My streaming setup

As you have probably noticed if you follow my projects for an extended amount of time, I do love streaming. The idea of personal media has become an incredible creative influx in today’s web culture. Think of great podcasts, let’s plays and weekly shows you enjoy.

Since I’ve changed my workflows and my software stack around a bit in the past few months, here is a small look at how I work. I am not suggesting this setup is generally awesome (because it is clearly not) but at least it’s a solid, mostly software-based foundation.

I’m not the average player who simply streams his progress. I am too lazy for producing a continuous series of videos. Another problem is that gameplay is – in my opinion – only interesting at 720p and/or higher resolutions. Unfortunately, due to the poor cut-throat politics of the German Telekom, it is impossible to get proper broadband internet access. I have to put up with ~100 kiloByte/s upload and mere 10 Megabit/s downstream. The best I can manage with that is 480p with about 700-750kbps video data and 96/128kbps AAC audio.

However, I do want to be able to record in high-definition anyway. Ideally I record in 720p@30 and stream in 480p@30 – in realtime, that is. Technically this should not be an issue, my computer supports Intel Quick Sync so I could (in theory) encode my local high-definition copy of a video without suffering any performance penalty. I specifically mention “in theory” because reality leaves me in despair.

In the past I have used Dxtory and Xsplit to stream. Dxtory can output data to both file and a pseudo-camera. The camera output could then be used in Xsplit to stream in 480p. Unfortunately Dxtory does not give any specific resolution details to it’s camera output so the content is always 4:3 and blurry as hell in Xsplit. That may be an acceptable short-term solution for 480p crap quality but no keeper. Another bummer is that Dxtory does not make use of Quick Sync. The same is the case with Xsplit (except when doing local recording – which renders the entire feature moot).

I also want to mix several input sources (like multiple webcams, microphones, my Hauppauge PVR2 plus local media files [avi, mkv] etc.) so my choices are rather limited. Again, I use Xsplit as my weapon of choice here. I have tried Open Broadcaster Software and while the software did perform well, the user-experience and some kinks with capturing DirectX and OpenGL surfaces once again left me in despair. Capturing an exclusive madVR surface is impossible with OBS in it’s current state, there is flickering all over the place.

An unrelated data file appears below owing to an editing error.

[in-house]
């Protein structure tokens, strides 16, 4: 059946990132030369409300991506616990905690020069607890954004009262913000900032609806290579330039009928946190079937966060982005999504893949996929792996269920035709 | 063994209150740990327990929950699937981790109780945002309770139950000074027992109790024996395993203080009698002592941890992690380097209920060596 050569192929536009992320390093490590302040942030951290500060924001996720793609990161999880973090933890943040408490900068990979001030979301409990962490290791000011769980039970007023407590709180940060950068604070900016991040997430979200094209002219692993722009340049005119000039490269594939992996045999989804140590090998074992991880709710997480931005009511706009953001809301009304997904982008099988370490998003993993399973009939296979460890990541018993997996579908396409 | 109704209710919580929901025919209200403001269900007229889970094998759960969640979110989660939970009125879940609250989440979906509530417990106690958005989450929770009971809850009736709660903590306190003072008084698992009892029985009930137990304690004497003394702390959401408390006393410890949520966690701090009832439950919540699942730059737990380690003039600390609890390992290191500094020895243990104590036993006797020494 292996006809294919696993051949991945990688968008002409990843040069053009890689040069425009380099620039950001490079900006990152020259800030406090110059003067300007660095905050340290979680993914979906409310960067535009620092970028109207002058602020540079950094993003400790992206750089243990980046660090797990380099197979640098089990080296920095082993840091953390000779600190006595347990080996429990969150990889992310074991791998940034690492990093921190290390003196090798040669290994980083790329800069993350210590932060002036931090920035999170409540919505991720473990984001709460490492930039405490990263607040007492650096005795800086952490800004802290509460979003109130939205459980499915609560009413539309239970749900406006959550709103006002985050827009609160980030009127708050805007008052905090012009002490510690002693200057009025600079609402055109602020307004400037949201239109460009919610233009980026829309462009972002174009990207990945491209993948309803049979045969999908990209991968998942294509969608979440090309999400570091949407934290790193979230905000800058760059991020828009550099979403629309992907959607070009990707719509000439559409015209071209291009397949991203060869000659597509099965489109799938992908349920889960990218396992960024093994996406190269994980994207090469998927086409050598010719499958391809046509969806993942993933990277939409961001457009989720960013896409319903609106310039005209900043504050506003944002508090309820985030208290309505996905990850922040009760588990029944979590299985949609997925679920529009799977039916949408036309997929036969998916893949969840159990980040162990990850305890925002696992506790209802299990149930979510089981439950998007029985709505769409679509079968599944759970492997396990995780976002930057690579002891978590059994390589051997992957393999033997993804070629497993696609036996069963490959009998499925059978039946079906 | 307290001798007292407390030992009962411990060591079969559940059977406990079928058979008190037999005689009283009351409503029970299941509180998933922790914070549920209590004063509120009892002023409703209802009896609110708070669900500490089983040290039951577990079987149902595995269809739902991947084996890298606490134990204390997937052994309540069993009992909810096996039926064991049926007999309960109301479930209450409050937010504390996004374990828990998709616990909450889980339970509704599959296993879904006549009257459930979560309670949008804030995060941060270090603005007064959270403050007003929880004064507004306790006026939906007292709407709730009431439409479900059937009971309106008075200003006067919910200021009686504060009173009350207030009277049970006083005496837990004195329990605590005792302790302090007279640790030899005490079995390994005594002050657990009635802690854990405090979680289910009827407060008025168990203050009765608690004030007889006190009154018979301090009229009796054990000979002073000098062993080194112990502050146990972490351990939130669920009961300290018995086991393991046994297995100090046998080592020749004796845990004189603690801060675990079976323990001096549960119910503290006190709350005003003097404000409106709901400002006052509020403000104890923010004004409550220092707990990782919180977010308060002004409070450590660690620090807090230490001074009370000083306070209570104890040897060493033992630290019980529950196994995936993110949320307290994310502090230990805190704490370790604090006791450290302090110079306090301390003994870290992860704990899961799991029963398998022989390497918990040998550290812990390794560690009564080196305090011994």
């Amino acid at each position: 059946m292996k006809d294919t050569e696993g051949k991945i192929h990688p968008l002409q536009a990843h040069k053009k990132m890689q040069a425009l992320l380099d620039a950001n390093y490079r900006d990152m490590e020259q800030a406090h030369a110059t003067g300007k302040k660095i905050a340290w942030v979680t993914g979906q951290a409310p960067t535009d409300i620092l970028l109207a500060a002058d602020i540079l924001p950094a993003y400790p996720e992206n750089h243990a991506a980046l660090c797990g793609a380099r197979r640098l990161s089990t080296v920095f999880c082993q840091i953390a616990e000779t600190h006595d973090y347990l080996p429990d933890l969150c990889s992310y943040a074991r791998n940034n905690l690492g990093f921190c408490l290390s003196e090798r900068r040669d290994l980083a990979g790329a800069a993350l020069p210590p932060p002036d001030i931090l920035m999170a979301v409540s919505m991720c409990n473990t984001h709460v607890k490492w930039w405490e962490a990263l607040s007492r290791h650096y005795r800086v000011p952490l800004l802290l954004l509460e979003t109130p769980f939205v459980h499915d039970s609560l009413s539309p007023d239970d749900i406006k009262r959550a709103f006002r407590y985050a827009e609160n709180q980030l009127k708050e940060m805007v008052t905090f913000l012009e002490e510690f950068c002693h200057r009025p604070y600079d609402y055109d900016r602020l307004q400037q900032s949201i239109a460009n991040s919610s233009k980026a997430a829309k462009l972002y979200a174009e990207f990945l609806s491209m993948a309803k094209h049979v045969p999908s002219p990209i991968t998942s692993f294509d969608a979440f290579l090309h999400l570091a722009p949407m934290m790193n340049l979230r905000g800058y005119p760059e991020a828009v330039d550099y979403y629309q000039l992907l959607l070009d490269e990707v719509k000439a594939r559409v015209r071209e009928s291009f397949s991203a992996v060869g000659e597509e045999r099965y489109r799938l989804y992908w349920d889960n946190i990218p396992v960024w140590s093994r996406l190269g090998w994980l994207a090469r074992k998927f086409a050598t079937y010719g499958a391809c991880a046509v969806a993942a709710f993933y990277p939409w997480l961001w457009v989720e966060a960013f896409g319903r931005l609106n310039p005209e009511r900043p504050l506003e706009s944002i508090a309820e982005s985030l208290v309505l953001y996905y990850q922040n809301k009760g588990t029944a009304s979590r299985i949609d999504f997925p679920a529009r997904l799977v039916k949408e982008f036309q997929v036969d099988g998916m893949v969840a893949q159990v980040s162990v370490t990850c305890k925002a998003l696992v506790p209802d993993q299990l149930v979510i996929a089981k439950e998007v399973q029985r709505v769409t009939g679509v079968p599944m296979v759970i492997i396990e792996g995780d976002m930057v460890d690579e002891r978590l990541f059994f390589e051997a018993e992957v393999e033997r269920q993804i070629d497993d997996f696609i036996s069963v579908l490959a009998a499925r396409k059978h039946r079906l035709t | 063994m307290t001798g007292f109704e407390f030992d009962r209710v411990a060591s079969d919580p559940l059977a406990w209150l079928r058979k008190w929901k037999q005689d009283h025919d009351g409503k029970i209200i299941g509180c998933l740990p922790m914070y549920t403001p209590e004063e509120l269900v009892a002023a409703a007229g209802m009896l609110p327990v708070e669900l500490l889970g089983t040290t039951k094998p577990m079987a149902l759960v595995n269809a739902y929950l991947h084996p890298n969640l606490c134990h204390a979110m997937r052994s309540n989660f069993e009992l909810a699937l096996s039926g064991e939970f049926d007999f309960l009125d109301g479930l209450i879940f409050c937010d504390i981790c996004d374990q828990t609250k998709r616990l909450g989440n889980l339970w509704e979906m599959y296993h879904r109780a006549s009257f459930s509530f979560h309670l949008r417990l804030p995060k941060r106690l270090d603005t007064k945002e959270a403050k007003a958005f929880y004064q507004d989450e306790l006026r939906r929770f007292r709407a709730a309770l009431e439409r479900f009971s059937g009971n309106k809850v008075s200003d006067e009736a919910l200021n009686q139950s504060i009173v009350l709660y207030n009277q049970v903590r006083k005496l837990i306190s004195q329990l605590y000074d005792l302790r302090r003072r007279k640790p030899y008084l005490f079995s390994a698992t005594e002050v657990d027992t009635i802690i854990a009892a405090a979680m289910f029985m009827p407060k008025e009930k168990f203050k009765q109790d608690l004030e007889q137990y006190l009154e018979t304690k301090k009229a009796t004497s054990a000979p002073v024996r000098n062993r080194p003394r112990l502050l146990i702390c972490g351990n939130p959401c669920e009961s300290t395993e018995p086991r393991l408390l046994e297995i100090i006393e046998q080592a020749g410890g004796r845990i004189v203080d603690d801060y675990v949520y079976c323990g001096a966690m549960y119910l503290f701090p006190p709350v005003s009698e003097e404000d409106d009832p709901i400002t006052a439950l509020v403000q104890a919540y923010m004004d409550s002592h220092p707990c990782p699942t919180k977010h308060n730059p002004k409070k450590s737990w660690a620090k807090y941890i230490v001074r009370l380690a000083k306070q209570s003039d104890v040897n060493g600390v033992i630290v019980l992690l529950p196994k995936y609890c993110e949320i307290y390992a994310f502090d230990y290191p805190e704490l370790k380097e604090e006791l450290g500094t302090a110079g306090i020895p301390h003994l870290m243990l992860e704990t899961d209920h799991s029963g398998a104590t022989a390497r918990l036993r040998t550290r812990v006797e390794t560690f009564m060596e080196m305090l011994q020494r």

So yeah, Xsplit it is for preparing and switching stages. Starting with Xsplit 1.3 it has also become a useful tool for local recording due to Quick Sync support. Again, I could use OBS here or even Mirillis Action! but I already own an Xsplit license and there’s too little difference in the output to warrant extra software setup.

As mentioned before I use a Hauppauge PVR2 Gaming Edition Plus device to capture HDMI and Component material from my Xbox360, Playstation 3, Nintendo Wii and Playstation Portable. It works fine, the quality is acceptable, even if the blurry Playstation 3 component output makes me cry. One little thing has to be noted: The PVR2 has a streaming lag of about 3750ms.

It would be rather ugly to have commentary about 3-4 seconds early, so I manually keep my microphone input in a 3750ms Virtual Audio Cable repeater buffer that also allows me local playback in realtime from my line-in while adding latency to the audio data for use in Xsplit. It’s a great piece of software, I’ve fiddled around with VB-Cable before but VAC is just a much better experience for me. Your mileage may vary, especially since my  requirement here is inducing latency while most people want to reduce latency.

So, what’s left to do? Well, I still need to get a proper microphone that does not sound like I’m trapped in Buffalo Bill’s basement. I also need an additional, dedicated SSD for dumping the video data. And yeah… proper upstream – the one thing I will never get.

In short:

– Dxtory for capturing “strange” sources
– Hauppauge PVR2 for capturing consoles
– Virtual Audio Cable for mixing, splitting and postprocessing live incoming audio data
– Xsplit for bringing all sources and media together